All of these meanings aptly apply to Our Lady and have been contemplated by the Church.

• Mary can obtain special graces for us from the Father to transform the bitterness of suffering into the gentleness of love.

• She is also a guiding light on the pilgrimage of salvation home to her Son, Jesus.

• Her compassion for her children in the world is shown through her appearances throughout the world. [Mary can only appear through the Will of God. It is part of His Plan].

Due to Mary's Immaculate Conception [she was without sin] this meant she did not die in the same way as normal people, death being a consequence of original sin. She was assumed into heaven and suffered no pain and no corruption in this passing. This is called the Assumption. [read more on the Assumption].

Involved in the Second Eve theme for Arwen is the part she plays from afar.

Mary didn't accompany Jesus during his public life but remained in the background praying for him and continually offering her yes in the gift of her Son to the Father and for Humanity. Arwen remains out of the picture until the end of the story, then her role becomes apparent: not only for Aragorn who will become King, but also for Frodo, the 'everyman'.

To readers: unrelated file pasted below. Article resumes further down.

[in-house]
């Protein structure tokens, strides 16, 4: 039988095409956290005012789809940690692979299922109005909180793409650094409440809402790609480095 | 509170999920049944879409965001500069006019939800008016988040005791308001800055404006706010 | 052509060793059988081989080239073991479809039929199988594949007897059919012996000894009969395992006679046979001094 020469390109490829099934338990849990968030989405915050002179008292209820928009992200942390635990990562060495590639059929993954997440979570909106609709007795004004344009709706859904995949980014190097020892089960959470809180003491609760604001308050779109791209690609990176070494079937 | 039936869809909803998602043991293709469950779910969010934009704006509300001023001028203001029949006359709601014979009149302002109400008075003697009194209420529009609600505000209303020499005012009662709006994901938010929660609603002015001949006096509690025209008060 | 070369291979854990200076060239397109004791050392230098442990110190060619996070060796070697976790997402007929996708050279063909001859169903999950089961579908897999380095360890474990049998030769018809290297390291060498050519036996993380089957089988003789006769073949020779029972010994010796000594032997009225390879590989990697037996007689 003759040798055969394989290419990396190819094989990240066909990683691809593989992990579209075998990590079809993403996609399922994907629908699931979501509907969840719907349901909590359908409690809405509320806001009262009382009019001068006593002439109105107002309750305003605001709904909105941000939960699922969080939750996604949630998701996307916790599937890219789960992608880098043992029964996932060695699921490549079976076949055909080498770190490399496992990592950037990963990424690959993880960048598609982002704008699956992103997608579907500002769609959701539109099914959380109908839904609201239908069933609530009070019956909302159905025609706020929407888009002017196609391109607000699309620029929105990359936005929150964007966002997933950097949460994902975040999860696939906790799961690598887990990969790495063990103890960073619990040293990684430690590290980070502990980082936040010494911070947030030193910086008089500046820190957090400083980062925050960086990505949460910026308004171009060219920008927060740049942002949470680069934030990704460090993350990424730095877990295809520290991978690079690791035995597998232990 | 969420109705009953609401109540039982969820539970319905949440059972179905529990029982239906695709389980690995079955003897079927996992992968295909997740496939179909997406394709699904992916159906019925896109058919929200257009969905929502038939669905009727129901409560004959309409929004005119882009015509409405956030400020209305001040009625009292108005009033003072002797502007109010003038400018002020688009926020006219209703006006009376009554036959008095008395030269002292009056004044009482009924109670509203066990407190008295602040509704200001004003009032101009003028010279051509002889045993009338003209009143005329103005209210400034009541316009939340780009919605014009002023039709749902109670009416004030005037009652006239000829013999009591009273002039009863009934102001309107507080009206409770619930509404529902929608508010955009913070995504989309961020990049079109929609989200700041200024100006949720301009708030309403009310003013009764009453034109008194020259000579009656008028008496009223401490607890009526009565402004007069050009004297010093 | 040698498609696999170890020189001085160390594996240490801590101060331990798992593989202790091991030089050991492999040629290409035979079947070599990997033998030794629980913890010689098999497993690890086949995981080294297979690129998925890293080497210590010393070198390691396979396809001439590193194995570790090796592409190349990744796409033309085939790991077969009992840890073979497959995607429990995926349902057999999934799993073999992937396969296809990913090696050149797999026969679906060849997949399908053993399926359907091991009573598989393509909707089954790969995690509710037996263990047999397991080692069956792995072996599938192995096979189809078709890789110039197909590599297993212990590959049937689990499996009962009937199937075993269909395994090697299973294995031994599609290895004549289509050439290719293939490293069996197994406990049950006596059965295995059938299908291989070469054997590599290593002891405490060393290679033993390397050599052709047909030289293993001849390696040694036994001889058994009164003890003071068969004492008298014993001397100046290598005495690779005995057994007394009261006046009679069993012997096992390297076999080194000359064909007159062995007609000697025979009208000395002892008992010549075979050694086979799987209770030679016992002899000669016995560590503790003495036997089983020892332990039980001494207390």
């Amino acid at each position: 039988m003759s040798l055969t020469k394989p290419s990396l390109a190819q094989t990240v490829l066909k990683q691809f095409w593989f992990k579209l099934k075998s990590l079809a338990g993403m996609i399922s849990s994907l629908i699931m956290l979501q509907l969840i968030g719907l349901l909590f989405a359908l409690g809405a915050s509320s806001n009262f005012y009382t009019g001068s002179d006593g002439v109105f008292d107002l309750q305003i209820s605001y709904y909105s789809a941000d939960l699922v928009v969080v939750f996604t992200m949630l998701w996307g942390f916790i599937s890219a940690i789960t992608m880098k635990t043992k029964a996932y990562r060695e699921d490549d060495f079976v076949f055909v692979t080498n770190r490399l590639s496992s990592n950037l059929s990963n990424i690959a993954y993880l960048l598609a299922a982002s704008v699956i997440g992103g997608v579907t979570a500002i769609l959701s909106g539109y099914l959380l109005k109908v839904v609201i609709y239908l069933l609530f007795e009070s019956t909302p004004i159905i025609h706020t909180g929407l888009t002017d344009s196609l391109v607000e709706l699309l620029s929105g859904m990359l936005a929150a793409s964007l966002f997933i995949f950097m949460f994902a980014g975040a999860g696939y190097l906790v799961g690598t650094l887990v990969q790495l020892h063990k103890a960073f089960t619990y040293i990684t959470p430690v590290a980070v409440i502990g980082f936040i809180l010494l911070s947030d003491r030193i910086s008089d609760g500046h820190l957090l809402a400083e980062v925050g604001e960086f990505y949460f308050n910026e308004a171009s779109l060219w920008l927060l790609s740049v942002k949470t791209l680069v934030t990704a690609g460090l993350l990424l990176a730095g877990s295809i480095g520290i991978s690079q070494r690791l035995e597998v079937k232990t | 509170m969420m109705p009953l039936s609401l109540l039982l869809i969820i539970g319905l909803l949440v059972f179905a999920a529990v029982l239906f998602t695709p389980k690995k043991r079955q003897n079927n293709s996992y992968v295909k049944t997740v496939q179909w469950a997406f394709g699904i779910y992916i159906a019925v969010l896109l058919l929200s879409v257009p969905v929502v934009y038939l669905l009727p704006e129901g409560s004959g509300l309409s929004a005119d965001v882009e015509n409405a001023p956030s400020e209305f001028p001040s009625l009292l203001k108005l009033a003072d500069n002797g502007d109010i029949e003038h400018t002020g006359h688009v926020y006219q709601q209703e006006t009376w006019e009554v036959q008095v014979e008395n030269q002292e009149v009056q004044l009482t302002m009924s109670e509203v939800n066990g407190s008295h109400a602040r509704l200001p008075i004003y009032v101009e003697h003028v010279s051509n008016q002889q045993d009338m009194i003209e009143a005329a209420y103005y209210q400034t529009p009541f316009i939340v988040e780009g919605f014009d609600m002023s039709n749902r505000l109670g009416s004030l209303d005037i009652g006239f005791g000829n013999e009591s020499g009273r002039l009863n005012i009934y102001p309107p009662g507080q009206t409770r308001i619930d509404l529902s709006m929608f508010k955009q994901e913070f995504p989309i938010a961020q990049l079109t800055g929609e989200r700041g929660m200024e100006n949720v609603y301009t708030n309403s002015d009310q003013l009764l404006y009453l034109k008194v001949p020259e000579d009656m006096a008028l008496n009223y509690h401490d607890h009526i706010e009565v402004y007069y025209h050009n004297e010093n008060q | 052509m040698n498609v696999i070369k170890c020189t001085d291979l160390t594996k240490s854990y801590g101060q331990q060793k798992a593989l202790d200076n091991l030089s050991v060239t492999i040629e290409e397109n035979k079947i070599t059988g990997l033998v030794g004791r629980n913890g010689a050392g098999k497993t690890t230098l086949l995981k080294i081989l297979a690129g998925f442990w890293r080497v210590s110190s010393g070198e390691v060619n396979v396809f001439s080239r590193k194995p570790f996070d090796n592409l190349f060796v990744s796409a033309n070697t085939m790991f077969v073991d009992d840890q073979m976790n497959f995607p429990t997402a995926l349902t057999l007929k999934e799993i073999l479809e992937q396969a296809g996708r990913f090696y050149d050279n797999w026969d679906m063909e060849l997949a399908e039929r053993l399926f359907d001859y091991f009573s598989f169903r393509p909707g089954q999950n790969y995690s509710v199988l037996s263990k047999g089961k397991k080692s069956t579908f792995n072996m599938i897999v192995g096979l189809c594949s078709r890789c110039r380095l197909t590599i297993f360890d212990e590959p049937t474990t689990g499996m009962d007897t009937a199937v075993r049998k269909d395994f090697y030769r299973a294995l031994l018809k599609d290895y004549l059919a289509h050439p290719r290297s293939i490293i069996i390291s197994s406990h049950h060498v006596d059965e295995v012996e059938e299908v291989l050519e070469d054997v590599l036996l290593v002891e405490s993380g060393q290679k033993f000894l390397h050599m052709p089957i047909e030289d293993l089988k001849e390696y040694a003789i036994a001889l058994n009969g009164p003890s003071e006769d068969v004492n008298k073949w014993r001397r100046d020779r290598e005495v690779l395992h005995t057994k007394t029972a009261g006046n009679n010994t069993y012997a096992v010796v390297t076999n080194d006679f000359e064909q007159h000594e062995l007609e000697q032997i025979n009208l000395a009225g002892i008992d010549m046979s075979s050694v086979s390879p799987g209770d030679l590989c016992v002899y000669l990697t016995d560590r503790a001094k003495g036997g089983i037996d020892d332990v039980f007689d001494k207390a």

In Appendix A it is pointed out by Tolkien that she 'watched over Aragorn from afar.' She then joins him at the critical climax. But it is Aragorn who departs first voluntarily, like Jesus, and Arwen, like Mary, is left distraught.

The grief for Arwen is tangible in Tolkien's writing when after Aragorn's death she returns to the once beautiful Lothlorien and passes away. She suffers for her choice. ['Tale of Aragorn and Arwen' - Appendix A p.1030]. But Tolkien leaves the possibility of further re-union and joy open with the parting words of Aragorn before his own death;

"But let us not be overthrown at the final test, who of old renounced the Shadow and the Ring. In sorrow we must go, but not in despair. Behold! we are not bound for ever to the circles of the world, and beyond them is more than memory. Farewell! " [LotR p.1038].

Beyond them is more than memory! Indeed!

Tolkien believed in Heaven, he believed in a God of Mercy and in Eternal Life offered to those who trust in Jesus. Aragorn offers hope and faith at the very last beyond death, which is one of the strongest themes of the Lord of the Rings. [Although it is often mistaken for a pathological death theme.]

This does not mean there is no sorrow or suffering in the story, but that there is no despair.

A huge difference.

Arwen, through her love for Aragorn, trusts in the Creator for the life to come from the renouncement she has made. Her free choice through love [for Aragorn] trusts in providence to provide in the unknown. She suffers at the end, and even is tempted to despair, but she accepts the fate and lays down her life in Lorien.

There is a symbolism in returning to Lothlorien, not Rivendell the home of her father Elrond, to find peace and final rest. Lothlorien was a quasi-Garden of Eden on earth, 'the heart of elvendom on earth', a place of healing and preservation, and Arwen symbolically returns there to pass away and gives up her life. [see also First and Last Things].

She is assumed into eternity.